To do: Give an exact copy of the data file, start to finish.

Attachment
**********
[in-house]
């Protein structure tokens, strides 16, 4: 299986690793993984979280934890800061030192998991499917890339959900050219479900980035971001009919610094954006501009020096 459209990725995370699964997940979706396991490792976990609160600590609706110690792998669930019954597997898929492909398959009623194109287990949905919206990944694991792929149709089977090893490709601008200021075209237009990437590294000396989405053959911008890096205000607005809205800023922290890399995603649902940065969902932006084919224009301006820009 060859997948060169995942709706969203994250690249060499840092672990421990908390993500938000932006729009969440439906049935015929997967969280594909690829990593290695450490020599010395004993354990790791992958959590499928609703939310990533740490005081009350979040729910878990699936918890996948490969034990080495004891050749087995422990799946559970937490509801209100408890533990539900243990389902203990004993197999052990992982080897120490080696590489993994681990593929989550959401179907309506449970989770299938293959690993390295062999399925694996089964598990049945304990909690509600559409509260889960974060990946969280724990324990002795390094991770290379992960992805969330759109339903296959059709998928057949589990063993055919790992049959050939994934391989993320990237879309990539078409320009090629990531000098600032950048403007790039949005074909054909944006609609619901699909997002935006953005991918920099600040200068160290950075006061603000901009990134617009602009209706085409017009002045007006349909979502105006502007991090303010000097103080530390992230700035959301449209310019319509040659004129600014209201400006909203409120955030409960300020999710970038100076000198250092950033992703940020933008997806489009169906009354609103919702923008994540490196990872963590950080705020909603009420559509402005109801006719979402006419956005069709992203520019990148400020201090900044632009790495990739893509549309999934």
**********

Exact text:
[in-house]
């Protein structure tokens, strides 16, 4: 299986690793993984979280934890800061030192998991499917890339959900050219479900980035971001009919610094954006501009020096 459209990725995370699964997940979706396991490792976990609160600590609706110690792998669930019954597997898929492909398959009623194109287990949905919206990944694991792929149709089977090893490709601008200021075209237009990437590294000396989405053959911008890096205000607005809205800023922290890399995603649902940065969902932006084919224009301006820009 060859997948060169995942709706969203994250690249060499840092672990421990908390993500938000932006729009969440439906049935015929997967969280594909690829990593290695450490020599010395004993354990790791992958959590499928609703939310990533740490005081009350979040729910878990699936918890996948490969034990080495004891050749087995422990799946559970937490509801209100408890533990539900243990389902203990004993197999052990992982080897120490080696590489993994681990593929989550959401179907309506449970989770299938293959690993390295062999399925694996089964598990049945304990909690509600559409509260889960974060990946969280724990324990002795390094991770290379992960992805969330759109339903296959059709998928057949589990063993055919790992049959050939994934391989993320990237879309990539078409320009090629990531000098600032950048403007790039949005074909054909944006609609619901699909997002935006953005991918920099600040200068160290950075006061603000901009990134617009602009209706085409017009002045007006349909979502105006502007991090303010000097103080530390992230700035959301449209310019319509040659004129600014209201400006909203409120955030409960300020999710970038100076000198250092950033992703940020933008997806489009169906009354609103919702923008994540490196990872963590950080705020909603009420559509402005109801006719979402006419956005069709992203520019990148400020201090900044632009790495990739893509549309999934």